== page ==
FDA approves Pfizer’s Covid drug for high-risk adults
The Food and Drug Administration gave full approval Thursday Pfizers The antiviral Covid pill Paxlovid for adults who are at high risk of becoming seriously ill with the virus.
Paxlovid is specifically recommended for the treatment of mild to moderate Covid in adults over the age of 50 and in people suffering from certain medical conditions that put them at higher risk of ending up in hospital or dying from Covid.
This includes people with diabetes, heart disease, cancer, or a compromised immune system.
Up to three quarters of adults in the US are at risk of developing serious illness from Covid.
“Today’s approval demonstrates that Paxlovid meets the agency’s strict standards for safety and efficacy and that it remains an important treatment option for people at high risk of developing severe COVID-19 disease, including those with prior immunity,” says dr Patrizia Cavazzoni, director of the FDA’s Center for Drug Evaluation and Research, said in a press release.
The FDA first made Paxlovid available in December 2021 as part of an emergency use authorization for high-risk individuals ages 12 and older. Under this designation, the FDA quickly approved the treatment based on preliminary clinical trial data.
The FDA’s recent decision means there is now extensive clinical data suggesting Paxlovid is safe and effective.
The treatment consists of two drugs: nirmatrelvir, which blocks a key enzyme that the Covid virus needs to replicate, and ritonavir, which boosts the first drug’s ability to fight the infection.
Both Pfizer and the FDA view the treatment as an important adjunct tool to vaccination that can help high-risk Americans manage their Covid infections and ultimately save lives.
FDA researchers estimated, based on Covid rates in January, that Paxlovid “could save 1,500 lives and avert 13,000 hospitalizations each week” in the United States.
However, it’s unclear how many people will receive the treatment later this year.
According to the Department of Health and Human Services, around 4 million doses of Paxlovid are available free of charge from pharmacies and healthcare providers nationwide. In addition, the US government has a stockpile of 9.6 million doses.
Once that stock is depleted, the government expects to shift distribution of Paxlovid to the commercial market.
That means Pfizer will sell Paxlovid directly to healthcare providers at a price the company hasn’t disclosed. Paxlovid currently costs around $530 per course.
Pfizer, whose sales of Paxlovid rose to nearly $19 billion in 2022, expects sales of the drug to fall 58% in 2023.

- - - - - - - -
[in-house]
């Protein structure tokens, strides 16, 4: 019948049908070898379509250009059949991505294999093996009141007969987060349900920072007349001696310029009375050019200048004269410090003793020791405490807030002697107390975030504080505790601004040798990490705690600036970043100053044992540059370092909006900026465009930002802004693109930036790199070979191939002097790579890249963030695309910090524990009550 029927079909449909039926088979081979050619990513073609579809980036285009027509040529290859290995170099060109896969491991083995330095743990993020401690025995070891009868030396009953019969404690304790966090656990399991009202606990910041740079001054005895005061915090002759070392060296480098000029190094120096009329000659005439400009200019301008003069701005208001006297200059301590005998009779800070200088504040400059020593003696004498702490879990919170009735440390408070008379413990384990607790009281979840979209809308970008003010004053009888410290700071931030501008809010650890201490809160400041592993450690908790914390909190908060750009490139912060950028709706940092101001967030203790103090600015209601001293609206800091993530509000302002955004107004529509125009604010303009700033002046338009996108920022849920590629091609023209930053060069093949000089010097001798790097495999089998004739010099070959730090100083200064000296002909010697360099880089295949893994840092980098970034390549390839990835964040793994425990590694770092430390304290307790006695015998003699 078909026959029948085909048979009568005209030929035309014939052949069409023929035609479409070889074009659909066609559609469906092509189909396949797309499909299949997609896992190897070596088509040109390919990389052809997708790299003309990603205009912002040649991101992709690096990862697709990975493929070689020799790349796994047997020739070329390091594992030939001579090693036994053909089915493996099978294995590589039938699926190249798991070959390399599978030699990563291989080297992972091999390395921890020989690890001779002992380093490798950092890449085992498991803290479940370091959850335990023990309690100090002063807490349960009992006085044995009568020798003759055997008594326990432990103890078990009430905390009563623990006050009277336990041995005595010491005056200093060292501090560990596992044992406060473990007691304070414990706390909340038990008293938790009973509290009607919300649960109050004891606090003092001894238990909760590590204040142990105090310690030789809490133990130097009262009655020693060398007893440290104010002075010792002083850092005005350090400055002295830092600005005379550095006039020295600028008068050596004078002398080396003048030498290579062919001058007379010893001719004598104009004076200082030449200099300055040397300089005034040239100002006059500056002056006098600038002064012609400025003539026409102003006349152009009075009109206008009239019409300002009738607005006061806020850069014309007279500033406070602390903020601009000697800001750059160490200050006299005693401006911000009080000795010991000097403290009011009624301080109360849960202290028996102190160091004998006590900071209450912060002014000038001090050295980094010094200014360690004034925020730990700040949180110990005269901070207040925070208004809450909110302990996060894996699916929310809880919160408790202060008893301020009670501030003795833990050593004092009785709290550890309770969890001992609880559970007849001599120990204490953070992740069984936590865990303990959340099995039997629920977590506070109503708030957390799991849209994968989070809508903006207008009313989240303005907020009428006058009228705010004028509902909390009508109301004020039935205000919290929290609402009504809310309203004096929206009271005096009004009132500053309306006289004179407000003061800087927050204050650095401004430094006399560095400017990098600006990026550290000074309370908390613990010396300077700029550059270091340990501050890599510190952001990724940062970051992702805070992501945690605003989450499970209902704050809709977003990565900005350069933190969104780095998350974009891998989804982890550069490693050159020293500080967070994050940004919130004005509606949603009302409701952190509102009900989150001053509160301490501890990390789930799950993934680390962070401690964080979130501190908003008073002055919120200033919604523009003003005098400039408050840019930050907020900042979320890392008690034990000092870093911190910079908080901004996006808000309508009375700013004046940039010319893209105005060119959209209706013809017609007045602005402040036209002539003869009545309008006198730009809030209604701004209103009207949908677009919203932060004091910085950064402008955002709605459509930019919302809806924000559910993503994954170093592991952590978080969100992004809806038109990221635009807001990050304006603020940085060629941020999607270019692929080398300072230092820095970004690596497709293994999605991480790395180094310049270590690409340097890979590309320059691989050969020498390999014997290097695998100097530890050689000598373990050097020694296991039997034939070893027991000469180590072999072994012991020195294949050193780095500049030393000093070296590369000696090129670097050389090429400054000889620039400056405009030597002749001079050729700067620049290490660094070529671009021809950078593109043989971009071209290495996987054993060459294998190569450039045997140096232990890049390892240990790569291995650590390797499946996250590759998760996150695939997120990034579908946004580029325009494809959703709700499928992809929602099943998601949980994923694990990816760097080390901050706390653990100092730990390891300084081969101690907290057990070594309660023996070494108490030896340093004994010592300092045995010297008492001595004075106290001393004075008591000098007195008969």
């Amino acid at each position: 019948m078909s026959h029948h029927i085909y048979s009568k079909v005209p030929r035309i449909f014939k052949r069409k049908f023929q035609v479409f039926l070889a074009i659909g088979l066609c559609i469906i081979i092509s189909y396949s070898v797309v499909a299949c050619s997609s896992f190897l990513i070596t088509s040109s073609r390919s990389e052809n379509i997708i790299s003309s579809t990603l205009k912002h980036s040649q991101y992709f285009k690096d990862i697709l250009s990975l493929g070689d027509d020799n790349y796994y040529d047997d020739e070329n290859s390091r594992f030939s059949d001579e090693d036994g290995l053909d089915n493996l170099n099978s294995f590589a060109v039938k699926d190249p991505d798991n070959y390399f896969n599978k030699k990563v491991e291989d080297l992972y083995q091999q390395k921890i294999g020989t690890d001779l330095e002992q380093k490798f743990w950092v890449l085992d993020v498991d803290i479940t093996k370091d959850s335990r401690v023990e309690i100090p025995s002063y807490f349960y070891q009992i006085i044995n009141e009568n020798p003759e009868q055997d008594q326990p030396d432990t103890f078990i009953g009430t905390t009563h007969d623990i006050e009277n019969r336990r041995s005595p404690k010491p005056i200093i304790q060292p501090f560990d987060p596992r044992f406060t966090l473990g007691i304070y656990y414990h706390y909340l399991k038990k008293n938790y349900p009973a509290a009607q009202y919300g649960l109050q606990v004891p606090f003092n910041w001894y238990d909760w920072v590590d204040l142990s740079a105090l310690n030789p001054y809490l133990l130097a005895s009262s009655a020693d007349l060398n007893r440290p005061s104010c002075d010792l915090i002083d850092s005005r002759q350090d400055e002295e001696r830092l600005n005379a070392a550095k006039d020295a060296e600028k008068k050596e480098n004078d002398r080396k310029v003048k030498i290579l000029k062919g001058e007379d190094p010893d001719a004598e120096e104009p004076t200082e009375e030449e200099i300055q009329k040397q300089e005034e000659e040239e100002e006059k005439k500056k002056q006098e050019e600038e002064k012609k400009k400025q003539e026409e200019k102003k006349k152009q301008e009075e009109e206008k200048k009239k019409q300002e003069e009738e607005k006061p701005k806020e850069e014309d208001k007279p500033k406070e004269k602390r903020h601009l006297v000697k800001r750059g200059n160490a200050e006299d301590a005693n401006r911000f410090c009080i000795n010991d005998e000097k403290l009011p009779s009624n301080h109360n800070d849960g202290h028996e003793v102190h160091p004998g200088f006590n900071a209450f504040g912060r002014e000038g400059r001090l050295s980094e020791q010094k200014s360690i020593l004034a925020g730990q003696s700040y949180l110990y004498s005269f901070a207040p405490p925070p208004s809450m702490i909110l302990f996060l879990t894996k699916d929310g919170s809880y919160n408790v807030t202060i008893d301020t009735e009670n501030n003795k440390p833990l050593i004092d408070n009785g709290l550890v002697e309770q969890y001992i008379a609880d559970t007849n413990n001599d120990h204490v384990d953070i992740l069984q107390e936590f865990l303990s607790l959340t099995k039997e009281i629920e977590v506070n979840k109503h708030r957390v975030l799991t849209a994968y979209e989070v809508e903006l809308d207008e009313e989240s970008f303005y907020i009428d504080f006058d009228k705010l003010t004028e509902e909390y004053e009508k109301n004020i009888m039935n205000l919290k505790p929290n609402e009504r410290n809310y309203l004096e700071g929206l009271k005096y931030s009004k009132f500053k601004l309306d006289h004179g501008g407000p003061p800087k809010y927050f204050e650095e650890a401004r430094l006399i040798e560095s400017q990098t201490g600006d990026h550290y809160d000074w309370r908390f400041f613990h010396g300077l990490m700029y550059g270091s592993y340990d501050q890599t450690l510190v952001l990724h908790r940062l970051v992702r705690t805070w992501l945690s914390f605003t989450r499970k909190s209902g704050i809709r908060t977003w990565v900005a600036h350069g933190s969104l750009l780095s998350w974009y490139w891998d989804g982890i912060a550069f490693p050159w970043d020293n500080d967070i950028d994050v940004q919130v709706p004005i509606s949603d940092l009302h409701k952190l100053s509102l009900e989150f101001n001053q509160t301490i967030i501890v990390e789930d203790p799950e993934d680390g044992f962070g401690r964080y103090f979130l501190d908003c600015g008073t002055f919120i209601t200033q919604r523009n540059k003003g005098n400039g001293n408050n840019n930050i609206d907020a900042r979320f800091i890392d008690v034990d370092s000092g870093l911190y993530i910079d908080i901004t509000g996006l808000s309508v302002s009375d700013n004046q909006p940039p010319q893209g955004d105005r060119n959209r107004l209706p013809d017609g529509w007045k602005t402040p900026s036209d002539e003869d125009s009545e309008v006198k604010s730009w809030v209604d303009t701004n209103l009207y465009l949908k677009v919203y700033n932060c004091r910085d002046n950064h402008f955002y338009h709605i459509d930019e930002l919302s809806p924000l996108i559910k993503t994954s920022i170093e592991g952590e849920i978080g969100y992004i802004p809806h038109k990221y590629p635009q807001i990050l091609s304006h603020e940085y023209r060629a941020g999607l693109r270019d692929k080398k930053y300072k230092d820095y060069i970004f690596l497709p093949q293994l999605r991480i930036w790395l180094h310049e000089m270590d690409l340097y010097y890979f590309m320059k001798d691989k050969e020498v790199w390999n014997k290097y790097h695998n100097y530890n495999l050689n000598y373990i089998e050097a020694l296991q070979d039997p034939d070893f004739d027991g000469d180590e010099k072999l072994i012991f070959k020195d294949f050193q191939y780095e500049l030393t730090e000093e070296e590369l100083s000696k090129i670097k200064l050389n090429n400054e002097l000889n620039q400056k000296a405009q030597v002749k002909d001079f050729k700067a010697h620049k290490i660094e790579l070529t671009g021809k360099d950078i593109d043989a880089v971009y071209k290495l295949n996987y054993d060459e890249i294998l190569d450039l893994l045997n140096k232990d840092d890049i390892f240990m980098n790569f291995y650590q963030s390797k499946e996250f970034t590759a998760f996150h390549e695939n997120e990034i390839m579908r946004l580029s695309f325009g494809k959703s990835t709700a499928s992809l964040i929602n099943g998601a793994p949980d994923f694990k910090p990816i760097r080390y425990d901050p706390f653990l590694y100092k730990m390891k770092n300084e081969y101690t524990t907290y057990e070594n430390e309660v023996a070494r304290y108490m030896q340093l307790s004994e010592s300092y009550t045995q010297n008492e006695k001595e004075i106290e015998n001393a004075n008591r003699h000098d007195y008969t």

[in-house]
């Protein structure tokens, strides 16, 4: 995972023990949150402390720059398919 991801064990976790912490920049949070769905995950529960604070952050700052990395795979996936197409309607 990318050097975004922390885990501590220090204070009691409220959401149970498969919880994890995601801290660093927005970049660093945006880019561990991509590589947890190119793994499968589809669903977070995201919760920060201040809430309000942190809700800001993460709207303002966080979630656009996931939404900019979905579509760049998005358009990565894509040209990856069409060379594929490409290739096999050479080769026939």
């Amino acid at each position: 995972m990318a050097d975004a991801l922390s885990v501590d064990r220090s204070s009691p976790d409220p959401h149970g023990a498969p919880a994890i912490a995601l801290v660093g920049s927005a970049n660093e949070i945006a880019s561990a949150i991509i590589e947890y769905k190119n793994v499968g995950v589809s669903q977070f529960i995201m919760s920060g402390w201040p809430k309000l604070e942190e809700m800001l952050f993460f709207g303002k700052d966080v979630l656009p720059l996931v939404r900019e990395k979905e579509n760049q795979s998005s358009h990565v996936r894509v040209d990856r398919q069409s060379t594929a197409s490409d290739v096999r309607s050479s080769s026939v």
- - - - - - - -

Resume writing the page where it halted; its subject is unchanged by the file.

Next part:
In March, an independent FDA advisory panel recommended the treatment based on three clinical trials conducted by Pfizer.
One study looked at high-risk adults who were unvaccinated and had no prior Covid infection.
This study found that Paxlovid reduced the risk of hospitalization or death by 86% in adults treated within five days of the first symptoms and by 89% in adults treated within three days, as from a review of the company’s data by the FDA.
The study found no major safety concerns, the review said, although the agency identified 137 drugs that can cause serious side effects when they interact with Paxlovid.
The FDA said the most common drugs causing safety issues are immunosuppressive drugs, which are commonly used to treat HIV and organ transplant patients.
The FDA’s Office of Surveillance and Epidemiology recorded 271 reports of serious adverse events potentially related to drug-drug interactions with Paxlovid at the end of January, including 147 hospitalizations and six deaths.
FDA officials said these events could potentially be avoided by adjusting dosages of certain drugs, increasing patient monitoring, and ensuring product labeling informs prescribers and patients about potential drug interactions.
Another area of concern for some doctors is Paxlovid’s “rebound cases.” This is when patients receiving the treatment find their Covid symptoms come back or test positive soon after their initial recovery.
Reports of these cases emerged shortly after Paxlovid was launched.
Both President Joe Biden and his former chief medical adviser, Dr. Anthony Fauci appear to have recovered from Covid after taking the antiviral cocktail but tested positive again shortly after recovering.
An FDA review of Pfizer’s clinical trials found that overall rebound rates ranged from 10% to 16%, “with no evidence of a greater or moderate symptom rebound rate” in patients receiving Paxlovid compared to patients receiving placebo received.
According to the FDA review, these results also held true regardless of patients’ risk for serious disease or whether the Omicron variant or an earlier viral strain was dominant.
Correction: There are approximately 4 million doses of Paxlovid available in pharmacies and healthcare providers nationwide in the United States. In an earlier version of this story, the number was given incorrectly.